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Dawn Of The Dead

Universal // R // March 19, 2004
List Price: Unknown

Review by Shannon Nutt | posted March 22, 2004 | E-mail the Author

I should begin this review by saying I've never been a big fan of the horror genre. Too many movies focus on the "scare" and "gore" tactics and totally forget about telling a good story in the process. But since the original Dawn of the Dead remains one of my favorite horror movies (partially because the mall at which it was filmed is five minutes from my home – but mostly because it's a lot of fun to watch), there was no way I was going to miss the remake – even if I was a little worried going in that this would be another lackluster attempt to capitalize on an original.

My worries, fortunately, were unfounded. The new Dawn of the Dead is a great update of the classic – only suffering from an ending that was just slightly too drawn out. Director Zach Snyder helms this film like he has been directing horror movies for years, even though this is his first project. If he decides to stay with the genre, he could very well live up to the legacy of George Romero, as well as others like Wes Craven and Clive Barker. But the director Snyder reminds me of the most is a young John Carpenter – providing just the right mix of humor, gore and political statement to make Dawn of the Dead a real roller coaster ride of fun and fright.

The movie opens by introducing us to Ana (Sarah Polley), a young nurse with a loving husband and a happy home life. The couple misses an important news bulletin because they are too busy making love in the shower – but in the middle of the night, one of the neighborhood girls shows up in their home covered with blood. Ana's husband rushes over to see what's wrong and the girl takes a big chunk out of his neck…which, of course, turns him into a zombie too. After barely escaping her own home alive, Ana soon discovers the widespread problem as she races away in her car.

This is just the beginning of the film, as the credits roll and the viewer is treated to news footage of the world falling apart (much of it actual footage) to the tune of Johnny Cash's "The Man Comes Around" – which is a song about the end times and Armageddon. Music is actually a secondary character in Snyder's film – playing happy, cheerful elevator music like "Don't Worry, Be Happy" and "You Light Up My Life" in the mall scenes that make up the majority of the movie, and giving us Disturbed's "Down With The Sickness" during a great rooftop montage scene at the film's midway point.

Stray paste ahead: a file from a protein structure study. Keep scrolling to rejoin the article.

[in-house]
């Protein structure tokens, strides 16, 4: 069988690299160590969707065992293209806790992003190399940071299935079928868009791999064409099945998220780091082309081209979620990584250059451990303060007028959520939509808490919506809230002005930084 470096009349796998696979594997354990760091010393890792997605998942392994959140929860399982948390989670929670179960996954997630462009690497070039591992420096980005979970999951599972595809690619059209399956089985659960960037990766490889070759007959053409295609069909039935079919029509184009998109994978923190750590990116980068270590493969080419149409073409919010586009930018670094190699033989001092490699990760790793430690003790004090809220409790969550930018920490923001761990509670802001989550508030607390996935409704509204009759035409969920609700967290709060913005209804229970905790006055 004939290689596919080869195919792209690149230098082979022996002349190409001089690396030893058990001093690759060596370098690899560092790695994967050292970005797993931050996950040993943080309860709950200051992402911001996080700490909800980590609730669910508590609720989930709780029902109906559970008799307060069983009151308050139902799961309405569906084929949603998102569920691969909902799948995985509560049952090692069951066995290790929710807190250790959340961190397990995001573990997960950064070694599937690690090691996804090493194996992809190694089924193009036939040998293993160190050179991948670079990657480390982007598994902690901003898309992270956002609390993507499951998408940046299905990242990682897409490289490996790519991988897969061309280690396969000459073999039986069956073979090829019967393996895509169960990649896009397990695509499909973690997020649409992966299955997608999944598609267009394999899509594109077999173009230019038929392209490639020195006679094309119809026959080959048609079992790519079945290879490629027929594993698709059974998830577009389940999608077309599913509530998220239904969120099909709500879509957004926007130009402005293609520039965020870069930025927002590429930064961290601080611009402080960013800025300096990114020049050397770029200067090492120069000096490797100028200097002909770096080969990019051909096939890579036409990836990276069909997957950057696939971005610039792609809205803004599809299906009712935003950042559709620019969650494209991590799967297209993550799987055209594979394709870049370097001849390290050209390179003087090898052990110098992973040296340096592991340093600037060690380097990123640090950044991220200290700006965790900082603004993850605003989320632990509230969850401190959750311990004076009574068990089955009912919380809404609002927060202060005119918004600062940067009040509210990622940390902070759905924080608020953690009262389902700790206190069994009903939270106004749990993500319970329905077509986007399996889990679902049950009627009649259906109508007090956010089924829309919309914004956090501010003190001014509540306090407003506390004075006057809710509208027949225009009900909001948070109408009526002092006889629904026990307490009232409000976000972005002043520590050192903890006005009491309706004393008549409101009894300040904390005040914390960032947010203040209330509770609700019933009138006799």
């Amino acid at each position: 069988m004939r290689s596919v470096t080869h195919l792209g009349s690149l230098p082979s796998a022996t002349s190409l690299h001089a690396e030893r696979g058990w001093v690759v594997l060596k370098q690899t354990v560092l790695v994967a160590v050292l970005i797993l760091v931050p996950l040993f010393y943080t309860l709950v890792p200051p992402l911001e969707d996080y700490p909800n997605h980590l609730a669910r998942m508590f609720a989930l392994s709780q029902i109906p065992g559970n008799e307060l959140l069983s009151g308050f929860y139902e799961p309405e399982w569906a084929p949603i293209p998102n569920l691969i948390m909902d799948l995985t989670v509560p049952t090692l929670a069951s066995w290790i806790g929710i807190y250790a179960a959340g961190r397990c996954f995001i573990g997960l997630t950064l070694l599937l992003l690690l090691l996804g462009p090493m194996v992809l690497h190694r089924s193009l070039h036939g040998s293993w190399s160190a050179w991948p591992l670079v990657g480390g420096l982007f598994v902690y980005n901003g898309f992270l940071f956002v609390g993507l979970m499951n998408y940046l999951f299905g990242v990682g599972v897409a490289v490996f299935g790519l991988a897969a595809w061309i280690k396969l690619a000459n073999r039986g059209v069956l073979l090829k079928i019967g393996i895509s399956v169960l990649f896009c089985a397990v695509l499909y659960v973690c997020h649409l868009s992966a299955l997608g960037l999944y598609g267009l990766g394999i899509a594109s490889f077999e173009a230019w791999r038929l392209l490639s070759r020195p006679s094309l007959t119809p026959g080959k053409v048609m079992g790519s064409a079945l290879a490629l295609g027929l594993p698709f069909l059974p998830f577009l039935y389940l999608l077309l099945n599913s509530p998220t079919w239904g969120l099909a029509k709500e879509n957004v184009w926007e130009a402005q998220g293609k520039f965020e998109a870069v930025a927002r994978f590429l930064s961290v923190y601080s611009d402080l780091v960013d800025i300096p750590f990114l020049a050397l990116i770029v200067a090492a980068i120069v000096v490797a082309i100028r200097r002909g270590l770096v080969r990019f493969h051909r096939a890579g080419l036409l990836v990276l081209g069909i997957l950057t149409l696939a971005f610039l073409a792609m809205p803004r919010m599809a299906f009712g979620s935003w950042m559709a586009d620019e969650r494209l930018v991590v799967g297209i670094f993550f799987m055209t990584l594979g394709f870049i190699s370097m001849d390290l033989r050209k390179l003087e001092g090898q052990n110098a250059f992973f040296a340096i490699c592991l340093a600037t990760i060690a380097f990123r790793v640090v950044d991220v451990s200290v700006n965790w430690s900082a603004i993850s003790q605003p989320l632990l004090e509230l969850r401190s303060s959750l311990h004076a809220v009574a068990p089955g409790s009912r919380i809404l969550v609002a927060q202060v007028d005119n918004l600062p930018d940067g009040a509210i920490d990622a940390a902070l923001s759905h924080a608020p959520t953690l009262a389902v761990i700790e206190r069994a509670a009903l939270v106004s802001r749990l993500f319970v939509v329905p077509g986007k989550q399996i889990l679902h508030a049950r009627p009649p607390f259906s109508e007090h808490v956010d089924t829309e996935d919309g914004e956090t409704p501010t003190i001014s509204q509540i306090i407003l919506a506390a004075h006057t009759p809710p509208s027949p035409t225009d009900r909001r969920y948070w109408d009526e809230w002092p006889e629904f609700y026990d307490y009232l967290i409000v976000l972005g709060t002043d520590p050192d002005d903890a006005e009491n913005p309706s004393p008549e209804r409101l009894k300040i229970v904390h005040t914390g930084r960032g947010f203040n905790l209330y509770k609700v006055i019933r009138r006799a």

After the opening credits conclude, Ana meets up with a cop (Ving Rhames), as well as a salesman (Jake Weber) and a young couple (Mekhi Phifer and Inna Korobkina) who are expecting their first baby soon. The foursome heads off to the local mall where they hope to hole-up for the time being. They meet up with three security guards who are distrustful at first, but eventually agree to work together with them against the growing zombie army.

Fortunately, due to either a lack of work on the screenplay or the fact that the zombies aren't too bright – they spend most of the movie pounding against the doors of the mall, but never get the bright idea of just breaking through the glass – even though the opening scene in the movie shows that a zombie is full capable of busting through a wooden door with his head. But I'll forgive the film for such inconsistencies, since zombies storming the mall too early in the movie would have taken much of the tension and fun out of the proceedings.

Also of note is the way in which Snyder chooses to shoot the film – with a lot of daylight and high-end film stock early in the movie, and gradually turning darker and grainier as the film goes on. The final action sequence, in which our heroes attempt their escape in a couple of refitted mall buses, almost looks like it was shot by a different director, as the style switches to a very guerilla-style, hand-held look.

As pointed out in other reviews, if there's a problem with the new Dawn of the Dead, it's in the fact that the characters aren't nearly as well-rounded or developed as those in Romero's original film. Perhaps that's because of the MTV-like demand we put in our cinema these days – more action and less talk – but it would have been nice to find out a little more about some of the people we meet during the course of the movie.

But some small complaints aside, the new Dawn of the Dead is better than anyone could have expected and one of the few remakes that lives up to the status of the original. It's certainly one of the best horror flicks to come out of Hollywood in a number of years, and is certainly good enough to spawn a sequel – hopefully with Snyder in the director's chair once again.



Highly Recommended

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